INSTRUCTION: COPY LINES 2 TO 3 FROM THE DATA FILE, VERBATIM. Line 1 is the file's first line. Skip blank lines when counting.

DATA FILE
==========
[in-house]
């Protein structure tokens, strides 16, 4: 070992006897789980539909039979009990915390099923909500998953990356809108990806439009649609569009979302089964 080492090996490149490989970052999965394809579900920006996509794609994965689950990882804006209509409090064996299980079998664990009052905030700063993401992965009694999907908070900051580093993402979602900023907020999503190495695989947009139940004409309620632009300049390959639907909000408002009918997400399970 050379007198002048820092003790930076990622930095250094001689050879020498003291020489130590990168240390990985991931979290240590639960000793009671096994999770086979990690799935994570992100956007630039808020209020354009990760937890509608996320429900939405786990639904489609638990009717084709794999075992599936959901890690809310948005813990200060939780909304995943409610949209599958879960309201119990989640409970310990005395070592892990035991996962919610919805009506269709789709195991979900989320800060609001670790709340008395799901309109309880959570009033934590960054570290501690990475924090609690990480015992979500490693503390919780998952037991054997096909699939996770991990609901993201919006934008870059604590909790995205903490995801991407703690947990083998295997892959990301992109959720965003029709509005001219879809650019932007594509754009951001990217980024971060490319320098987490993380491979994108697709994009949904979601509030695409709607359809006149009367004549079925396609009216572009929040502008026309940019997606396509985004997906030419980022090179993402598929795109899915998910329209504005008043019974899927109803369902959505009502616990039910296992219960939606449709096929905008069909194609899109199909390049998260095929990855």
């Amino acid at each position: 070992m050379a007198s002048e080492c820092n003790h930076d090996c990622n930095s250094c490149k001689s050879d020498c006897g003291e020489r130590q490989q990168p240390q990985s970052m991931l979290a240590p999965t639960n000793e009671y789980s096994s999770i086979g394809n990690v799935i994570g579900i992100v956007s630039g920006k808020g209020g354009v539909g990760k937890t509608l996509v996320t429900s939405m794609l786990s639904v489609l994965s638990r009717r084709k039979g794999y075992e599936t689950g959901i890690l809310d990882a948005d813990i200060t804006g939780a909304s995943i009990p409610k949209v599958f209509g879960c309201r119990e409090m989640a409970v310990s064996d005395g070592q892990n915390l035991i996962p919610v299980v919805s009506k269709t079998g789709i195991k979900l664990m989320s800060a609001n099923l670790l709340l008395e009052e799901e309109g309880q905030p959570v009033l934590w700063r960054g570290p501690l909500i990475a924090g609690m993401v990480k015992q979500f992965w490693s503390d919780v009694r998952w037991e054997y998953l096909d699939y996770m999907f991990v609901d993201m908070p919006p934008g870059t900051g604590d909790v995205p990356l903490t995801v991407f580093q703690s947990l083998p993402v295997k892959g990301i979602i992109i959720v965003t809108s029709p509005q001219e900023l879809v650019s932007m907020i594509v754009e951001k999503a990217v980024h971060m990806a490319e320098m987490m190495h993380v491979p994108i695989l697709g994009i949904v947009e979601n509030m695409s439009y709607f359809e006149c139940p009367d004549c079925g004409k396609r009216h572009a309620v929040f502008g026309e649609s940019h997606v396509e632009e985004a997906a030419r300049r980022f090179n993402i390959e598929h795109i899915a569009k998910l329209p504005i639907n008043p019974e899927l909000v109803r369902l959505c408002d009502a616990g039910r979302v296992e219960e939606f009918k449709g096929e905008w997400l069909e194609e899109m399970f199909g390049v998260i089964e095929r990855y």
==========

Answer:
């Protein structure tokens, strides 16, 4: 070992006897789980539909039979009990915390099923909500998953990356809108990806439009649609569009979302089964 080492090996490149490989970052999965394809579900920006996509794609994965689950990882804006209509409090064996299980079998664990009052905030700063993401992965009694999907908070900051580093993402979602900023907020999503190495695989947009139940004409309620632009300049390959639907909000408002009918997400399970 050379007198002048820092003790930076990622930095250094001689050879020498003291020489130590990168240390990985991931979290240590639960000793009671096994999770086979990690799935994570992100956007630039808020209020354009990760937890509608996320429900939405786990639904489609638990009717084709794999075992599936959901890690809310948005813990200060939780909304995943409610949209599958879960309201119990989640409970310990005395070592892990035991996962919610919805009506269709789709195991979900989320800060609001670790709340008395799901309109309880959570009033934590960054570290501690990475924090609690990480015992979500490693503390919780998952037991054997096909699939996770991990609901993201919006934008870059604590909790995205903490995801991407703690947990083998295997892959990301992109959720965003029709509005001219879809650019932007594509754009951001990217980024971060490319320098987490993380491979994108697709994009949904979601509030695409709607359809006149009367004549079925396609009216572009929040502008026309940019997606396509985004997906030419980022090179993402598929795109899915998910329209504005008043019974899927109803369902959505009502616990039910296992219960939606449709096929905008069909194609899109199909390049998260095929990855």
């Amino acid at each position: 070992m050379a007198s002048e080492c820092n003790h930076d090996c990622n930095s250094c490149k001689s050879d020498c006897g003291e020489r130590q490989q990168p240390q990985s970052m991931l979290a240590p999965t639960n000793e009671y789980s096994s999770i086979g394809n990690v799935i994570g579900i992100v956007s630039g920006k808020g209020g354009v539909g990760k937890t509608l996509v996320t429900s939405m794609l786990s639904v489609l994965s638990r009717r084709k039979g794999y075992e599936t689950g959901i890690l809310d990882a948005d813990i200060t804006g939780a909304s995943i009990p409610k949209v599958f209509g879960c309201r119990e409090m989640a409970v310990s064996d005395g070592q892990n915390l035991i996962p919610v299980v919805s009506k269709t079998g789709i195991k979900l664990m989320s800060a609001n099923l670790l709340l008395e009052e799901e309109g309880q905030p959570v009033l934590w700063r960054g570290p501690l909500i990475a924090g609690m993401v990480k015992q979500f992965w490693s503390d919780v009694r998952w037991e054997y998953l096909d699939y996770m999907f991990v609901d993201m908070p919006p934008g870059t900051g604590d909790v995205p990356l903490t995801v991407f580093q703690s947990l083998p993402v295997k892959g990301i979602i992109i959720v965003t809108s029709p509005q001219e900023l879809v650019s932007m907020i594509v754009e951001k999503a990217v980024h971060m990806a490319e320098m987490m190495h993380v491979p994108i695989l697709g994009i949904v947009e979601n509030m695409s439009y709607f359809e006149c139940p009367d004549c079925g004409k396609r009216h572009a309620v929040f502008g026309e649609s940019h997606v396509e632009e985004a997906a030419r300049r980022f090179n993402i390959e598929h795109i899915a569009k998910l329209p504005i639907n008043p019974e899927l909000v109803r369902l959505c408002d009502a616990g039910r979302v296992e219960e939606f009918k449709g096929e905008w997400l069909e194609e899109m399970f199909g390049v998260i089964e095929r990855y």